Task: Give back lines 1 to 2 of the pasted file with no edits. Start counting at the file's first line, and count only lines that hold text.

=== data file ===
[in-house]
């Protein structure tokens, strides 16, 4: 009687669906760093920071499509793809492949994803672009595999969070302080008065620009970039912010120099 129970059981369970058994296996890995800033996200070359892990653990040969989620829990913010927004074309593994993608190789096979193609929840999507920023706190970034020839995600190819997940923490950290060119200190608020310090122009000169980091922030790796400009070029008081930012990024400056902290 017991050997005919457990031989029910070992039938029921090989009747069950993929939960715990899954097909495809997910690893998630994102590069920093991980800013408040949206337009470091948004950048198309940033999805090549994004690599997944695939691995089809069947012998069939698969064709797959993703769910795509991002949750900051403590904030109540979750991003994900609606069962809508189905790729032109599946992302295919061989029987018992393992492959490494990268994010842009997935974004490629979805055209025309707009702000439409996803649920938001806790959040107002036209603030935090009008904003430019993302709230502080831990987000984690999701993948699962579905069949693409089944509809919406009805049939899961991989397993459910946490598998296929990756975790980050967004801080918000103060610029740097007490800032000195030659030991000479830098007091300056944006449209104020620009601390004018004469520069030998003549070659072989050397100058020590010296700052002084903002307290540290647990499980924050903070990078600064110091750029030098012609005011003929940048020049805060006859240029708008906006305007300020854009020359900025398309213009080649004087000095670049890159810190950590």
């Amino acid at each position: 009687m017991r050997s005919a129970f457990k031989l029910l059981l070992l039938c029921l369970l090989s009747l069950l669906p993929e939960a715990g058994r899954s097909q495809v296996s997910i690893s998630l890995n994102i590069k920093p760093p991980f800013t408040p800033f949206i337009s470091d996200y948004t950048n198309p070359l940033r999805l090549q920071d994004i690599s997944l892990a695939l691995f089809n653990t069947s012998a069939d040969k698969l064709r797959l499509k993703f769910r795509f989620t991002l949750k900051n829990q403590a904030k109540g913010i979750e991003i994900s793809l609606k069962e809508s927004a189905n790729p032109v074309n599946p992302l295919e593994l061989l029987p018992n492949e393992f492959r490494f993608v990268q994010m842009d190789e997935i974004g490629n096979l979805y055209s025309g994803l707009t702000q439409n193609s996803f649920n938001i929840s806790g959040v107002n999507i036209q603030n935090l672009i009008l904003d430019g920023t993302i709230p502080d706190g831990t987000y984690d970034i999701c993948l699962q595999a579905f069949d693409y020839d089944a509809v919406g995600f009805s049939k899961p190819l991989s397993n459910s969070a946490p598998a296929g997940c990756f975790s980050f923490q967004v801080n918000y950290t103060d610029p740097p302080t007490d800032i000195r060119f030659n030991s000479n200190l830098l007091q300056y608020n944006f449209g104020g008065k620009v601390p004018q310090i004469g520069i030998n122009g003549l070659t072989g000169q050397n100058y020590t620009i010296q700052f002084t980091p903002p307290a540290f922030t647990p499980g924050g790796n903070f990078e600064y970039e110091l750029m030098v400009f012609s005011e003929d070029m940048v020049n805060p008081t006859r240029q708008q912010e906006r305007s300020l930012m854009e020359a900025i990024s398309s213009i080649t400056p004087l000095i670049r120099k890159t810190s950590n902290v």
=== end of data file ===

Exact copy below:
[in-house]
């Protein structure tokens, strides 16, 4: 009687669906760093920071499509793809492949994803672009595999969070302080008065620009970039912010120099 129970059981369970058994296996890995800033996200070359892990653990040969989620829990913010927004074309593994993608190789096979193609929840999507920023706190970034020839995600190819997940923490950290060119200190608020310090122009000169980091922030790796400009070029008081930012990024400056902290 017991050997005919457990031989029910070992039938029921090989009747069950993929939960715990899954097909495809997910690893998630994102590069920093991980800013408040949206337009470091948004950048198309940033999805090549994004690599997944695939691995089809069947012998069939698969064709797959993703769910795509991002949750900051403590904030109540979750991003994900609606069962809508189905790729032109599946992302295919061989029987018992393992492959490494990268994010842009997935974004490629979805055209025309707009702000439409996803649920938001806790959040107002036209603030935090009008904003430019993302709230502080831990987000984690999701993948699962579905069949693409089944509809919406009805049939899961991989397993459910946490598998296929990756975790980050967004801080918000103060610029740097007490800032000195030659030991000479830098007091300056944006449209104020620009601390004018004469520069030998003549070659072989050397100058020590010296700052002084903002307290540290647990499980924050903070990078600064110091750029030098012609005011003929940048020049805060006859240029708008906006305007300020854009020359900025398309213009080649004087000095670049890159810190950590």